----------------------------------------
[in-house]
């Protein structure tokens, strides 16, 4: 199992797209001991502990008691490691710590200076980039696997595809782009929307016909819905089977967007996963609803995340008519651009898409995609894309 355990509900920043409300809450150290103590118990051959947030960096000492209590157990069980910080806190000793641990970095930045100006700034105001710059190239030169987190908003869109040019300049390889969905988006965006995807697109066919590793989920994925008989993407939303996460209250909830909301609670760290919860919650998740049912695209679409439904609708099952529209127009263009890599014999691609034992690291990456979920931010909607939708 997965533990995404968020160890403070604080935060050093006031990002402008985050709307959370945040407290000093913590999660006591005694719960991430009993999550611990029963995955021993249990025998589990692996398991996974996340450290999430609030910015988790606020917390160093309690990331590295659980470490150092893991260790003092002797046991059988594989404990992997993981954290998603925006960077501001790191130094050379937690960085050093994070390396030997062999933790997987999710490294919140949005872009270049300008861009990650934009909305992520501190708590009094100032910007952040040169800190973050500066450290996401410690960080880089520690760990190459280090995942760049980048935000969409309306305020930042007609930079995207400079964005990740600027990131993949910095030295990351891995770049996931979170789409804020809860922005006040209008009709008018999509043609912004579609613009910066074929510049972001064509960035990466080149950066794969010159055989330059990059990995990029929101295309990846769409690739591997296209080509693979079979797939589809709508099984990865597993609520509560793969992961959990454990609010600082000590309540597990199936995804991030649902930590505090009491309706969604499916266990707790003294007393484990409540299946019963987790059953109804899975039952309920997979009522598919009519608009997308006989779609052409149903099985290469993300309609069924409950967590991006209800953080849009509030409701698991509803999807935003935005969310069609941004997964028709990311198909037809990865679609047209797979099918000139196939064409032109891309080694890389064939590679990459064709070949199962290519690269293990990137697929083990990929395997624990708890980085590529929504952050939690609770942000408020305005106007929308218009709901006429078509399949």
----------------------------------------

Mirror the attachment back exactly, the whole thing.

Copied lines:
[in-house]
């Protein structure tokens, strides 16, 4: 199992797209001991502990008691490691710590200076980039696997595809782009929307016909819905089977967007996963609803995340008519651009898409995609894309 355990509900920043409300809450150290103590118990051959947030960096000492209590157990069980910080806190000793641990970095930045100006700034105001710059190239030169987190908003869109040019300049390889969905988006965006995807697109066919590793989920994925008989993407939303996460209250909830909301609670760290919860919650998740049912695209679409439904609708099952529209127009263009890599014999691609034992690291990456979920931010909607939708 997965533990995404968020160890403070604080935060050093006031990002402008985050709307959370945040407290000093913590999660006591005694719960991430009993999550611990029963995955021993249990025998589990692996398991996974996340450290999430609030910015988790606020917390160093309690990331590295659980470490150092893991260790003092002797046991059988594989404990992997993981954290998603925006960077501001790191130094050379937690960085050093994070390396030997062999933790997987999710490294919140949005872009270049300008861009990650934009909305992520501190708590009094100032910007952040040169800190973050500066450290996401410690960080880089520690760990190459280090995942760049980048935000969409309306305020930042007609930079995207400079964005990740600027990131993949910095030295990351891995770049996931979170789409804020809860922005006040209008009709008018999509043609912004579609613009910066074929510049972001064509960035990466080149950066794969010159055989330059990059990995990029929101295309990846769409690739591997296209080509693979079979797939589809709508099984990865597993609520509560793969992961959990454990609010600082000590309540597990199936995804991030649902930590505090009491309706969604499916266990707790003294007393484990409540299946019963987790059953109804899975039952309920997979009522598919009519608009997308006989779609052409149903099985290469993300309609069924409950967590991006209800953080849009509030409701698991509803999807935003935005969310069609941004997964028709990311198909037809990865679609047209797979099918000139196939064409032109891309080694890389064939590679990459064709070949199962290519690269293990990137697929083990990929395997624990708890980085590529929504952050939690609770942000408020305005106007929308218009709901006429078509399949």